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Sano Science team representation in Singapore at MICCAI 2022 

Paper presentation and co-organization of workshops – these are activities which Sano handled during the 25th International Conference on Medical Image Computing and Computer Assisted Intervention, MICCAI 2022, held from September 18th to 22nd in Resort World Convention Centre Singapore. The annual MICCAI conference attracts the world’s leading biomedical scientists, engineers, and clinicians from a wide range of disciplines associated with medical imaging and computer assisted intervention. 

Szymon Płotka and Michał Grzeszczyk presented the paper entitled „BabyNet: Residual Transformer Module for Birth Weight Prediction on Fetal Ultrasound Video”. 

As we can read in the abstract, predicting fetal weight at birth is an important aspect of perinatal care, particularly in the context of antenatal management, which includes the planned timing and the mode of delivery. Accurate prediction of weight using prenatal ultrasound is challenging as it requires images of specific fetal body parts during advanced pregnancy which is difficult to capture due to poor quality of images caused by the lack of amniotic fluid. As a consequence, predictions which rely on standard methods often suffer from significant errors. In this paper researchers propose the Residual Transformer Module which extends a 3D ResNet-based network for analysis of 2D + t spatio-temporal ultrasound video scans. Their end-to-end method, called BabyNet, automatically predicts fetal birth weight based on fetal ultrasound video scans. The BabyNet was evaluated by using a dedicated clinical set comprising 225 2D fetal ultrasound videos of pregnancies from 75 patients performed one day prior to delivery. Experimental results show that BabyNet outperforms several state-of-the-art methods and estimates the weight at birth with accuracy comparable to human experts. Furthermore, combining estimates provided by human experts with those computed by BabyNet yields the best results, outperforming either of other methods by a significant margin.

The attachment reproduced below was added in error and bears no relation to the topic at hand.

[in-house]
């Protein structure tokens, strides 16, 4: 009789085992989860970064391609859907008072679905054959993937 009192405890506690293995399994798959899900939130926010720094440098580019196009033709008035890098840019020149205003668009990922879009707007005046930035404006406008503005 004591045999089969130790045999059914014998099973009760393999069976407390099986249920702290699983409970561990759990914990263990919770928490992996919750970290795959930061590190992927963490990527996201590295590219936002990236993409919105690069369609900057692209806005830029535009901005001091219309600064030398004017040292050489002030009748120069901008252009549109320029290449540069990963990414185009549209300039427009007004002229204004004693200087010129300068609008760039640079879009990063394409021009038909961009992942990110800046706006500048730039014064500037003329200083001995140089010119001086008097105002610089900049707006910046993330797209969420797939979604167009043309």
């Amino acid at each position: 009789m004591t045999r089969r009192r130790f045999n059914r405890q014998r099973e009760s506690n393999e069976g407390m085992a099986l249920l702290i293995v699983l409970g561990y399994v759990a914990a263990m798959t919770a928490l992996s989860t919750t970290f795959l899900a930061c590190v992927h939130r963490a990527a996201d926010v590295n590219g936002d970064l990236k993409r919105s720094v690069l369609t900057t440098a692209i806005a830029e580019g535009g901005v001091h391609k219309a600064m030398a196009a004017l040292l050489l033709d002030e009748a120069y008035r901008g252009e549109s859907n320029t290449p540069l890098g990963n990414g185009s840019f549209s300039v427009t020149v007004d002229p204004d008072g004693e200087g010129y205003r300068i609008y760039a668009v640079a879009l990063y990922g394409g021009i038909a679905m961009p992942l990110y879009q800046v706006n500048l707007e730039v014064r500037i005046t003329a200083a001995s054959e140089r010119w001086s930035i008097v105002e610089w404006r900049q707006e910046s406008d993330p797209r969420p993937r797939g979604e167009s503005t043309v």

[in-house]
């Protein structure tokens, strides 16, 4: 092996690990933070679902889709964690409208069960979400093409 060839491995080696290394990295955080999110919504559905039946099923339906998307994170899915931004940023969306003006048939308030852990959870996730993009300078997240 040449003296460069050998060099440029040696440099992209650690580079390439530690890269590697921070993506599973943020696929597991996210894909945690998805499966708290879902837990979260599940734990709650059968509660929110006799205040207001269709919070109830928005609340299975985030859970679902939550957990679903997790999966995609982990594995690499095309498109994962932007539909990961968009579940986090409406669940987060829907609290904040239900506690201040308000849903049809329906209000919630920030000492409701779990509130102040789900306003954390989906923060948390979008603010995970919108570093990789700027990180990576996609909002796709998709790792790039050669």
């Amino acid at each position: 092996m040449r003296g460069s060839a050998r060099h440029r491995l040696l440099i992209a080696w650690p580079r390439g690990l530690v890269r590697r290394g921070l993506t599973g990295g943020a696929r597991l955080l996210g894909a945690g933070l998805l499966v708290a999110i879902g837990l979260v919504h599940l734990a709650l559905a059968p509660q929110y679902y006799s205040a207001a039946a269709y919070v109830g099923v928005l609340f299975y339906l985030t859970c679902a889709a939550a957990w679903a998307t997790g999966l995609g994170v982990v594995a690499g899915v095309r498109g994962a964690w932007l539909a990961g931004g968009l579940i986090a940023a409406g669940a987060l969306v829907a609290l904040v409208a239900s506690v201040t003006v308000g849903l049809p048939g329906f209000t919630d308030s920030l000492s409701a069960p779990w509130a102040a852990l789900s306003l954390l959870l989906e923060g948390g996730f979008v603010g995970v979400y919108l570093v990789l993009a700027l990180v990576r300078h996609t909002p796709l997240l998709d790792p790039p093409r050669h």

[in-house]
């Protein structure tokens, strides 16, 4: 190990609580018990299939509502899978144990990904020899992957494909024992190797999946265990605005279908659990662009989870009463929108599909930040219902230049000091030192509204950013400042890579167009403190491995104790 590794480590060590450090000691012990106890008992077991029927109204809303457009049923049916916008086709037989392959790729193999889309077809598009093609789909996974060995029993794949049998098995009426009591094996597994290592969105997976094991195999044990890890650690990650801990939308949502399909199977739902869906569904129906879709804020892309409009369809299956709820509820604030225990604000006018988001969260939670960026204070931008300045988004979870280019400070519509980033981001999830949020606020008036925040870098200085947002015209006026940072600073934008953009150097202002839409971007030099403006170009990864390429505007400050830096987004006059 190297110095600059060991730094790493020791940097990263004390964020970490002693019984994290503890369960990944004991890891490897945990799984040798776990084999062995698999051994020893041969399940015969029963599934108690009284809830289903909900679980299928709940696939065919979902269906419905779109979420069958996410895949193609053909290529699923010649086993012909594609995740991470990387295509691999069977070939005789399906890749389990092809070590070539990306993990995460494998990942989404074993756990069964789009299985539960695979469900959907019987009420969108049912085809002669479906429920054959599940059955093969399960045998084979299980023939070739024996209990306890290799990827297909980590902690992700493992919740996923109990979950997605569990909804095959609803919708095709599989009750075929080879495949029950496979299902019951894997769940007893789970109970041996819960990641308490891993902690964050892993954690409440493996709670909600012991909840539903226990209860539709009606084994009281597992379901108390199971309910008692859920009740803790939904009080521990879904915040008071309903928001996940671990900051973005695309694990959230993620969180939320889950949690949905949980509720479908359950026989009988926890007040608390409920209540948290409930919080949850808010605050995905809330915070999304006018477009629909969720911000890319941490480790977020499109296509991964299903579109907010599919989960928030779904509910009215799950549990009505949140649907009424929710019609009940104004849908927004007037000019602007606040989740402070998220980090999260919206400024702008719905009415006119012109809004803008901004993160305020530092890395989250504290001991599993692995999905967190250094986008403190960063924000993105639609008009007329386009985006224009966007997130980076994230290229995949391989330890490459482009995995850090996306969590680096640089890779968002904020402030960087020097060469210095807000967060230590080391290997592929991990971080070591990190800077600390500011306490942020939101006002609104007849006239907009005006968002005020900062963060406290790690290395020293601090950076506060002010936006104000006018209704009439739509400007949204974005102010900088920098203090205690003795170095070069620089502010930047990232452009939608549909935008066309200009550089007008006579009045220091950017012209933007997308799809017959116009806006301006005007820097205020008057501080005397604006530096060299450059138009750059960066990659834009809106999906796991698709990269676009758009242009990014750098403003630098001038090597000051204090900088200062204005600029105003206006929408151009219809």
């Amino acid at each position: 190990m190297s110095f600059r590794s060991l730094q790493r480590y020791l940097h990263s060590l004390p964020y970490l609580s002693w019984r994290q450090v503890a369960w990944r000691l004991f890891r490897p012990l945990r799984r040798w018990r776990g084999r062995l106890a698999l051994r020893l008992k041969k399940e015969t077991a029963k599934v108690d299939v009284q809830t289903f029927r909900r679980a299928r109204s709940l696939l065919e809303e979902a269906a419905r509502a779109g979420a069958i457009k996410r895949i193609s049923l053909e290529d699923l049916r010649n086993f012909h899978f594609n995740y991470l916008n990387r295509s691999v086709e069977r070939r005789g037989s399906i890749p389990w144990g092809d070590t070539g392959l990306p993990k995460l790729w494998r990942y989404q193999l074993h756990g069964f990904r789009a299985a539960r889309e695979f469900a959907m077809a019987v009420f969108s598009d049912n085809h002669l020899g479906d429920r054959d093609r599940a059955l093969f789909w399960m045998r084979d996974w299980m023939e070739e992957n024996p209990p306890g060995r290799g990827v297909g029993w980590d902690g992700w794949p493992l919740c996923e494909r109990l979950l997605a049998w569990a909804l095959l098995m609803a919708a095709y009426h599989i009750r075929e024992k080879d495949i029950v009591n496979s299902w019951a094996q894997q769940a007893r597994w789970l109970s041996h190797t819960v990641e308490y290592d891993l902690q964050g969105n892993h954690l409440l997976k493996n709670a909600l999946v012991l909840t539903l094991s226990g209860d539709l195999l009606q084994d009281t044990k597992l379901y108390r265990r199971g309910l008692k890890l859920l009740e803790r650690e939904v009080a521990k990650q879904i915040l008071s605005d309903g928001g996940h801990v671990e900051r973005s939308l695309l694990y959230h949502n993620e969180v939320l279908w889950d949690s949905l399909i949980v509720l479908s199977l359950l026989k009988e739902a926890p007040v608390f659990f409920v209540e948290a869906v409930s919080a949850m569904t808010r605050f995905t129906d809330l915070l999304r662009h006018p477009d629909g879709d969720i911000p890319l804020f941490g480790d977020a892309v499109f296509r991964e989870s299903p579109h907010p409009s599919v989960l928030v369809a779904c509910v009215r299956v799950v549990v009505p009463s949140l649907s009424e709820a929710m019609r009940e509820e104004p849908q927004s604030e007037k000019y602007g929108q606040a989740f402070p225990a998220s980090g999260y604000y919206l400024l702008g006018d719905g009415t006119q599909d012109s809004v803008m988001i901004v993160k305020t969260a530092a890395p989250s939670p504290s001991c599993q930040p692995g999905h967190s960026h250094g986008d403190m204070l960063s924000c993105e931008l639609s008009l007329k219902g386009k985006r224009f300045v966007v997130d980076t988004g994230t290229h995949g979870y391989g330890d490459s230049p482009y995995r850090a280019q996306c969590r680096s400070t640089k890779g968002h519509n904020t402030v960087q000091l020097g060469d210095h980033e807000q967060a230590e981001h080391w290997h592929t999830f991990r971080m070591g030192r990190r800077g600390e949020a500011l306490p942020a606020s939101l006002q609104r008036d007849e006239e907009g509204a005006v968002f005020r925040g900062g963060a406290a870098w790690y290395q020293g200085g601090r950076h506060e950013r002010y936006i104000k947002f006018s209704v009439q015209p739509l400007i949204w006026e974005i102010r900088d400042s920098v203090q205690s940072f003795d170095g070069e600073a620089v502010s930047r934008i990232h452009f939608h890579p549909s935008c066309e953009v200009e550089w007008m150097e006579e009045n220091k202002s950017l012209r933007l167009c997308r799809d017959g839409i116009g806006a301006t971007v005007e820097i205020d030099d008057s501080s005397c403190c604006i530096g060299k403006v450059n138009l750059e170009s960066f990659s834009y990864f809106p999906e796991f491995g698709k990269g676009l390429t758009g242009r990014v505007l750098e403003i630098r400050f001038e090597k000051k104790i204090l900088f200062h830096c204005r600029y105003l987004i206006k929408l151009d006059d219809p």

Paper is available here LINK & GitHub code

Monika Pytlarz, Sylwia Malec, and Joan Falcó Roget – team members of Brain and More Lab in Sano – with colleagues from the University of Pennsylvania were driving a BrainLes workshop on the first day of satellite events of MICCAI 2022. 

The event was held in conjunction with the following MICCAI Challenges: 

  • Brain Tumor Segmentation (BraTS) Challenge – Continuous Evaluation 
  • Federated Tumor Segmentation (FeTS) Challenge 
  • Cross-Modality Domain Adaptation (CrossMoDA) Challenge 
  • Brain Tumor Sequence Registration (BraTS-Reg) Challenge. 

Sano Science team introduced 10 authors and chaired the discussions around great papers related to glioma lesion segmentation, longitudinal data analysis, novel MRI sequences, and estimation of the segmentation quality. 

It was the great opportunity to meet colleagues from Bran and more Lab’s field and to get inspired by wonderful computational and clinical keynote speakers and mentors, f.eg. Mariam Aboian  from Yale University, Klaus Maier-Hein from German Cancer Research Center, and Mauricio Reyes from University of Bern and ARTORG Center.  

As Monika summarized: we covered interesting and currently emerging topics within medical image computing, e.g. that we shouldn’t blindly trust only one global metric, we need to keep reconsidering the qualitative and quantitative assessments of our models, improve the reproducibility of our methods, reduce bias, we should make and use more clinically relevant datasets, as well as we should make an effort to propose deep learning algorithms that are easy to utilize incorporating directly to hospital PACS system used by radiologists. 

As the computer vision and data science researchers we can summarize MICCAI 2022 with the sentence from the workshop which Mariam Aboian’s said: “Radiologists are not a gold standard, response criteria are not a gold standard yet, pathology is not a gold standard yet – what if segmentation algorithms could be a cold standard?” 

More about the workshops you can read HERE.  

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